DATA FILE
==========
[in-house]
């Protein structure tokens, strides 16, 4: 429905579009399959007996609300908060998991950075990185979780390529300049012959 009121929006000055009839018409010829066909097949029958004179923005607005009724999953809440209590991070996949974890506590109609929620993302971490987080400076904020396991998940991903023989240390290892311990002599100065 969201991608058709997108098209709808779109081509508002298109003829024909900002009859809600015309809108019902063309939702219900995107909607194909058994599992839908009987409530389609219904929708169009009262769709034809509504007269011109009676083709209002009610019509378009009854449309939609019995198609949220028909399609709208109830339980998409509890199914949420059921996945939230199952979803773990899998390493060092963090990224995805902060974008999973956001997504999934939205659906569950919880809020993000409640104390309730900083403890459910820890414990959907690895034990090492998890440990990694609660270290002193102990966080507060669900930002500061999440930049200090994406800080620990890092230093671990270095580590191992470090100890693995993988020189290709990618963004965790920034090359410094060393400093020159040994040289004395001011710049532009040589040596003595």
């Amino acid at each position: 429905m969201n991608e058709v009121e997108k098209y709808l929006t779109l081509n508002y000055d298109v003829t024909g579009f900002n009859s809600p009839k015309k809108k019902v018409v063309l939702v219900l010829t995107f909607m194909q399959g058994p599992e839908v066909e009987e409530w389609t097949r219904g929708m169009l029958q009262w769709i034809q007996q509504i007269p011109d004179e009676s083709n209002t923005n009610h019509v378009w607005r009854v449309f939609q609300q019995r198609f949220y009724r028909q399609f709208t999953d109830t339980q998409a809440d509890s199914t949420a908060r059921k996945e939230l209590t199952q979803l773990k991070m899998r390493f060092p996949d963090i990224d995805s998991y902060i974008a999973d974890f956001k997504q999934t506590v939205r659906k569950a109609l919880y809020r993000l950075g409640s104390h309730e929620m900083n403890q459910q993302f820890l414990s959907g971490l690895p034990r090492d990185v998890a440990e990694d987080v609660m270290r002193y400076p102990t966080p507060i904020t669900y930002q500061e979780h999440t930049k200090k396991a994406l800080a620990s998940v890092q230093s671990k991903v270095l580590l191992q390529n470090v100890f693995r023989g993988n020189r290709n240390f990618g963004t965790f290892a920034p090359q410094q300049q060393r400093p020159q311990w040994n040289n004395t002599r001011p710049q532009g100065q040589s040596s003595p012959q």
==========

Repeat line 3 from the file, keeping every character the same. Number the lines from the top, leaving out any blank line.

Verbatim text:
């Amino acid at each position: 429905m969201n991608e058709v009121e997108k098209y709808l929006t779109l081509n508002y000055d298109v003829t024909g579009f900002n009859s809600p009839k015309k809108k019902v018409v063309l939702v219900l010829t995107f909607m194909q399959g058994p599992e839908v066909e009987e409530w389609t097949r219904g929708m169009l029958q009262w769709i034809q007996q509504i007269p011109d004179e009676s083709n209002t923005n009610h019509v378009w607005r009854v449309f939609q609300q019995r198609f949220y009724r028909q399609f709208t999953d109830t339980q998409a809440d509890s199914t949420a908060r059921k996945e939230l209590t199952q979803l773990k991070m899998r390493f060092p996949d963090i990224d995805s998991y902060i974008a999973d974890f956001k997504q999934t506590v939205r659906k569950a109609l919880y809020r993000l950075g409640s104390h309730e929620m900083n403890q459910q993302f820890l414990s959907g971490l690895p034990r090492d990185v998890a440990e990694d987080v609660m270290r002193y400076p102990t966080p507060i904020t669900y930002q500061e979780h999440t930049k200090k396991a994406l800080a620990s998940v890092q230093s671990k991903v270095l580590l191992q390529n470090v100890f693995r023989g993988n020189r290709n240390f990618g963004t965790f290892a920034p090359q410094q300049q060393r400093p020159q311990w040994n040289n004395t002599r001011p710049q532009g100065q040589s040596s003595p012959q």